Tapping into Pandora's music genome

Over the weekend, I've been trying out a new music service that applies a double helical twist to Internet radio. Pandora, which goes live on Monday, lets you create radio stations, tuned to your musical tastes.

Over the weekend, I've been trying out a new music service that applies a double helical twist to Internet radio. Pandora, which goes live on Monday, lets you create radio stations, tuned to your musical tastes. Instead of just relying on playlists, selected by you, friends, services or a DJ, you enter songs and artists and the software scans a music "genome" database to find other songs with similar DNA as a basis for generating the "radio" programming. As you listen to songs you can provide feedback, such as whether you liked or disliked the selection, and the algorithm is tweaked, and Pandora has links to purchase songs.

  Pandora's Interface


The Music Genome database, which has been in the works for five years, abstracts out various characteristics of music--such melody, rhythm, instrumentation, orchestration, arrangement and lyrics--to create a musical identity, according to Tom Conrad, Pandora's CTO. According to the Pandora Web site, "Each song in the Music Genome Project is analyzed using up to 400 distinct musical characteristics by a trained music analyst. These attributes capture not only the musical identity of a song, but also the many significant qualities that are relevant to understanding the musical preferences of listeners."

In my experience, about eight hours of listening time, Pandora isn't as fine-grained as I would like. I created a Bob Dylan/Tom Petty station, and got several songs that didn't meet my expectation. "Pandora proceeds in sets of three to four songs, influenced by one of the seeds," Westergen said. The problem, he said, is that an artist like Dylan has a varied catalog. His musical genome varies depending on the phase of his career. It would be good if the musicologists at Pandora added that dimension to the database.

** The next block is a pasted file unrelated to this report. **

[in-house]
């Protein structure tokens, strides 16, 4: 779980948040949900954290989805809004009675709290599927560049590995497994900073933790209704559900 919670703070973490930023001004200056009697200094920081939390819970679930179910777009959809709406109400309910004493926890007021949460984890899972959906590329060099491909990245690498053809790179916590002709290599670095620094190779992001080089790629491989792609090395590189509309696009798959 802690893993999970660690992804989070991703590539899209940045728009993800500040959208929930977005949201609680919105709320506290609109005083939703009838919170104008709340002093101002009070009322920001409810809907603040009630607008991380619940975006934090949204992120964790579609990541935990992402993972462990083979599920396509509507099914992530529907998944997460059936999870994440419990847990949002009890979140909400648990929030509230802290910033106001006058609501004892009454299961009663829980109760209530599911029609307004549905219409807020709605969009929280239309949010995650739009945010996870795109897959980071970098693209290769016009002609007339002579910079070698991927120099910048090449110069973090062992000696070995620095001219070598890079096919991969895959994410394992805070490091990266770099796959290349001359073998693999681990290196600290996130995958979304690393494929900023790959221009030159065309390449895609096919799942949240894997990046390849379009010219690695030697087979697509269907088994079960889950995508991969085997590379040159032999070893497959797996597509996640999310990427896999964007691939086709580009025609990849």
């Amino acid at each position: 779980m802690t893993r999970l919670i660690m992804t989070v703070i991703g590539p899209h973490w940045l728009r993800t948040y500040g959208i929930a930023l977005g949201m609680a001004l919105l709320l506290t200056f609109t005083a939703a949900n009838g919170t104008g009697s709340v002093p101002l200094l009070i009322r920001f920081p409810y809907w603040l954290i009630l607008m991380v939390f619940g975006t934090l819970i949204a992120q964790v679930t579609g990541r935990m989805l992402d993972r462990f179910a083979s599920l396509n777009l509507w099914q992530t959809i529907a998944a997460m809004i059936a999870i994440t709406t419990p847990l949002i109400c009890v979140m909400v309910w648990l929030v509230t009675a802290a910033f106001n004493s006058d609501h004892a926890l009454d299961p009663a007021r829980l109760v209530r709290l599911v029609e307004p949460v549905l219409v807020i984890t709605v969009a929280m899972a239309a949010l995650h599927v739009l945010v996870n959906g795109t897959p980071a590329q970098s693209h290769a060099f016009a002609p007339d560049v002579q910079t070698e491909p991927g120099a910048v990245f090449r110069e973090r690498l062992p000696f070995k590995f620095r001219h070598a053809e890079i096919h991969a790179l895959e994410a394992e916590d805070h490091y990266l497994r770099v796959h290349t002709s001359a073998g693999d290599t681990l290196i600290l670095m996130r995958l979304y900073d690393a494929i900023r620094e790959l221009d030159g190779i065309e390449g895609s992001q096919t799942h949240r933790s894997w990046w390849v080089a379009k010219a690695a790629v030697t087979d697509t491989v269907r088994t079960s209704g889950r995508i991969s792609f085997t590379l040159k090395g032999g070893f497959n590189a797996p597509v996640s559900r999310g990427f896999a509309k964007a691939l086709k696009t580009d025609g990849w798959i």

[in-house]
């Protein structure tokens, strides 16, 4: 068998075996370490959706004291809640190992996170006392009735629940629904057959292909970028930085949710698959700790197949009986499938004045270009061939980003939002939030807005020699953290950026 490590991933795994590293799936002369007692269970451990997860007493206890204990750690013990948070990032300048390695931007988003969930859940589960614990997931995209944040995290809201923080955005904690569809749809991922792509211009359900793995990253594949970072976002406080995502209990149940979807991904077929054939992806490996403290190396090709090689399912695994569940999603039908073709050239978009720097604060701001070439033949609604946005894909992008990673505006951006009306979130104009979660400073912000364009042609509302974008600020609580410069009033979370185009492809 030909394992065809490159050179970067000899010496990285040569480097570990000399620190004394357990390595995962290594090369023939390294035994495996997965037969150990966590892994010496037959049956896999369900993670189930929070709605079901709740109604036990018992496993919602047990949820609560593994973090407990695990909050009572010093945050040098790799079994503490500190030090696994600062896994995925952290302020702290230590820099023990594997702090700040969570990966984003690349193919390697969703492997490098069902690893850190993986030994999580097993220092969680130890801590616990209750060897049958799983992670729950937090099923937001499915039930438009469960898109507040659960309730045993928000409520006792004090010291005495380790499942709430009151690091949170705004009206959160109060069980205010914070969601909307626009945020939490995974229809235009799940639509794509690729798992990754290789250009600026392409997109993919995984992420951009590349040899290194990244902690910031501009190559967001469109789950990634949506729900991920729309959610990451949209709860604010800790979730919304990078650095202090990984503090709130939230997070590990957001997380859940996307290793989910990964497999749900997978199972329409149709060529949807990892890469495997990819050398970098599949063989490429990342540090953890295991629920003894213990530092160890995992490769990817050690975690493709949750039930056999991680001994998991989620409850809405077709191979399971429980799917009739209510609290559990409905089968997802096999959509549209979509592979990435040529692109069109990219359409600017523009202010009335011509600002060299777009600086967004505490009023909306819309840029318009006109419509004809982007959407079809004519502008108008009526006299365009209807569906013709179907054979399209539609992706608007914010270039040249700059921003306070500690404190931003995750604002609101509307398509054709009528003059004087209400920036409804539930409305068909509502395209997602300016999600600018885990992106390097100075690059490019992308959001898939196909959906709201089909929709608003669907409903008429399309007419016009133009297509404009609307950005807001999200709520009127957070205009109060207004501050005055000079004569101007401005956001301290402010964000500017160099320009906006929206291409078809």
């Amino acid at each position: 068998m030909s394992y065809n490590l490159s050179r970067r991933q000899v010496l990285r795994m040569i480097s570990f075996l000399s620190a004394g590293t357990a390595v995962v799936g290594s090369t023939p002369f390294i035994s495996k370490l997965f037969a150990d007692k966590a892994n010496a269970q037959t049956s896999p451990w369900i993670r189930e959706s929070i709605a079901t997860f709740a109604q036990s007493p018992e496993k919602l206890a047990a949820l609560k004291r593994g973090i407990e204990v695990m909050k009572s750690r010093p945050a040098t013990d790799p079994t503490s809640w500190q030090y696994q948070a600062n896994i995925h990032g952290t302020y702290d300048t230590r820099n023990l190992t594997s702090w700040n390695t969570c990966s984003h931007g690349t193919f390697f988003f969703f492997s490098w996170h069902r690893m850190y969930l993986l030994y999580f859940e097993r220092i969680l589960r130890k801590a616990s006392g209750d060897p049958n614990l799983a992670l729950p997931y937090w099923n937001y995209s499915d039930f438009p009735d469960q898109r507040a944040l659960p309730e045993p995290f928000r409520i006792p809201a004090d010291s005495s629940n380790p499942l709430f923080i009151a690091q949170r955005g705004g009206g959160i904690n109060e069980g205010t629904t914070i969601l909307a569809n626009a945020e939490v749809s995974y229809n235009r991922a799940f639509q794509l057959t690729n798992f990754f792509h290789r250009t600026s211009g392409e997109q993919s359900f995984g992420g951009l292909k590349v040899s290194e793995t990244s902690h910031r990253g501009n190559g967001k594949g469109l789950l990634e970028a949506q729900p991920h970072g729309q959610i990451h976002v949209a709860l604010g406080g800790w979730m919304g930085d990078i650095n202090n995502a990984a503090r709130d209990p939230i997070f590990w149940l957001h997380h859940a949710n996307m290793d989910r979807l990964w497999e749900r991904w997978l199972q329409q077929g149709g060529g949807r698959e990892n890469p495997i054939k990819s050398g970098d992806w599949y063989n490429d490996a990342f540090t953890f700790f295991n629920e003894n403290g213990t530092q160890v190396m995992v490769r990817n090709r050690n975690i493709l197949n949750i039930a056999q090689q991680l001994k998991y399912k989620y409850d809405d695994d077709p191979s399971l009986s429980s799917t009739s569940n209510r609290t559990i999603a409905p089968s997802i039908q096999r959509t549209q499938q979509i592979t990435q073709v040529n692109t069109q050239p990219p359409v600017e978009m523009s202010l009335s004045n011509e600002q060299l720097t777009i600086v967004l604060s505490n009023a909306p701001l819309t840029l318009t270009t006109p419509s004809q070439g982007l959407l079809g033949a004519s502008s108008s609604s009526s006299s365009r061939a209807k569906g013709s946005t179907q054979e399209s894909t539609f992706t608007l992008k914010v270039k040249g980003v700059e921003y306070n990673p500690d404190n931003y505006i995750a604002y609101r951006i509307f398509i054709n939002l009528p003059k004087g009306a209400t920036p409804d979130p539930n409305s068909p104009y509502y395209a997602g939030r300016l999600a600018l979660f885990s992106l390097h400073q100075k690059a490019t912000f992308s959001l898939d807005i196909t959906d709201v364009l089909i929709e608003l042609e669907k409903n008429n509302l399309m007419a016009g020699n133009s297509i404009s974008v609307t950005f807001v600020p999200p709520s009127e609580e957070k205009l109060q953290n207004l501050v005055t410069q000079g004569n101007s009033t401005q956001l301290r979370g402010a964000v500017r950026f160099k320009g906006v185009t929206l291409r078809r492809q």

Another oddity, flaw or feature (I haven't figure out which yet) of Pandora is that my Dylan/Petty station doesn't play much Dylan or Petty. It finds all kinds of music you could never easily discover from other music sites. As a result, you are exposed to far more of the "long tail." The software finds musical neighbors of the seed song or artists from a huge catalog of indexed, decoded songs. "A big part of what makes the genome unique is that it doesn't rely on popularity or usage habits of other users," Westergen said.  

Here's a sample song sequence from my Dylan/Petty station, which I am still fine tuning.

  • 19 years--Elysium
  • Delirious--Luka Bloom
  • Colorado Girls--Townes Van Zandt
  • 4th of July, Asbury Park (Sandy)--Bruce Springsteen
  • Nobody--Paul Simon
  • Turn Back the Page--Joey Stec
  • Heart My Home--Jim Yoshii Pile Up
  • The Enchanted Car--Freedy Johnston
  • Looking East--Jackson Browne
  • Give a Little Bit--The Goo Goo Dolls
  • Nowhere Land--Cardinal Trait
  • Tennessee before Daylight--Outformation
  • Magnolia Mountain--Ryan Adams & The Cardinals
  • Ashes on the Moon--Riviera
  • Spanish Harlem Incident--Bob Dylan

Pandora's business model is radio-like, in the sense that you have no control over the playlist, other than inputing variables and relying on the music genome engine to deliver songs. Pandora complies with the DMCA license (Digital Millenium Copyright Act of 1998); based on the DMCA provisions that define streaming Internet-based radio,  you'll hear everything from the Beatles to Metallica, founder Tim Westergen said. Coltrane too, but no classical. Cost of the service is $36 annually or $12 per quarter, and Pandora pays around 15 percent of subscription fees to a clearinghouse that deals with the publishers, and for a lot of bandwidth.

Pandora isn't a substitute for user recommendation engines, but it's a complementary service and great listening. Note: Pandora's Music Genome Project is not be confused with MusicGenome, an Israeli company that has a similar type of song recommendation engine sold to businesses.

Developing deep schemas and decoding data types and events to automate discovery, find relationships and solve problems, such as securing computer systems, is already a major area of software development (I wrote a long piece for Esther Dyson's newsletter on the topic). If it works for music and network events, how about for video content, when millions of people are creating video and uploading it to the Net? What's the genome for video content?